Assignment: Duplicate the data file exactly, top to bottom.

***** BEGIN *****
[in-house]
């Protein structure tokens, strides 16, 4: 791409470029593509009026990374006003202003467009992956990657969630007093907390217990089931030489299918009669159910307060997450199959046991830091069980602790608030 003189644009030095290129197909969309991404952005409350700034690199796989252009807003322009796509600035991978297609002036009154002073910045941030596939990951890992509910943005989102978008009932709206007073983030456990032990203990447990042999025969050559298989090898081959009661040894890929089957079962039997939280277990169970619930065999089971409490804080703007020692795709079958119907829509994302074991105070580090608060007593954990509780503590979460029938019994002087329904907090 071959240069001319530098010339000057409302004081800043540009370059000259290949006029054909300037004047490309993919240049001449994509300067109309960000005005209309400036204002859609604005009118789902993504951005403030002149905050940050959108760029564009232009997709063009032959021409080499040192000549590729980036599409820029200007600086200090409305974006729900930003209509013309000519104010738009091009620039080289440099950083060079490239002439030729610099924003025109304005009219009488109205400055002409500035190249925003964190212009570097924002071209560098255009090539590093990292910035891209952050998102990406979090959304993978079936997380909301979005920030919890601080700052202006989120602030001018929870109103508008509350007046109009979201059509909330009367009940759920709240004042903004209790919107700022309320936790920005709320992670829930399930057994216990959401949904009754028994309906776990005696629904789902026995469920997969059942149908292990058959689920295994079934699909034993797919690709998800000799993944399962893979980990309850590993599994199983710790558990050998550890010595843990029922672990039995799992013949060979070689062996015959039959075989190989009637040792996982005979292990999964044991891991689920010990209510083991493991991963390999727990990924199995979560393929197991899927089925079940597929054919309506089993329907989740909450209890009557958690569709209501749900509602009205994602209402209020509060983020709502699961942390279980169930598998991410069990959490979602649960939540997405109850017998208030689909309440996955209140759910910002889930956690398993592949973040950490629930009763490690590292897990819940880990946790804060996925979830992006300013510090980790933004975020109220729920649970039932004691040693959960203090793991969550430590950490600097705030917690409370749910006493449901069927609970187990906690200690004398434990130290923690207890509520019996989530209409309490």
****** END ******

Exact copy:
[in-house]
């Protein structure tokens, strides 16, 4: 791409470029593509009026990374006003202003467009992956990657969630007093907390217990089931030489299918009669159910307060997450199959046991830091069980602790608030 003189644009030095290129197909969309991404952005409350700034690199796989252009807003322009796509600035991978297609002036009154002073910045941030596939990951890992509910943005989102978008009932709206007073983030456990032990203990447990042999025969050559298989090898081959009661040894890929089957079962039997939280277990169970619930065999089971409490804080703007020692795709079958119907829509994302074991105070580090608060007593954990509780503590979460029938019994002087329904907090 071959240069001319530098010339000057409302004081800043540009370059000259290949006029054909300037004047490309993919240049001449994509300067109309960000005005209309400036204002859609604005009118789902993504951005403030002149905050940050959108760029564009232009997709063009032959021409080499040192000549590729980036599409820029200007600086200090409305974006729900930003209509013309000519104010738009091009620039080289440099950083060079490239002439030729610099924003025109304005009219009488109205400055002409500035190249925003964190212009570097924002071209560098255009090539590093990292910035891209952050998102990406979090959304993978079936997380909301979005920030919890601080700052202006989120602030001018929870109103508008509350007046109009979201059509909330009367009940759920709240004042903004209790919107700022309320936790920005709320992670829930399930057994216990959401949904009754028994309906776990005696629904789902026995469920997969059942149908292990058959689920295994079934699909034993797919690709998800000799993944399962893979980990309850590993599994199983710790558990050998550890010595843990029922672990039995799992013949060979070689062996015959039959075989190989009637040792996982005979292990999964044991891991689920010990209510083991493991991963390999727990990924199995979560393929197991899927089925079940597929054919309506089993329907989740909450209890009557958690569709209501749900509602009205994602209402209020509060983020709502699961942390279980169930598998991410069990959490979602649960939540997405109850017998208030689909309440996955209140759910910002889930956690398993592949973040950490629930009763490690590292897990819940880990946790804060996925979830992006300013510090980790933004975020109220729920649970039932004691040693959960203090793991969550430590950490600097705030917690409370749910006493449901069927609970187990906690200690004398434990130290923690207890509520019996989530209409309490």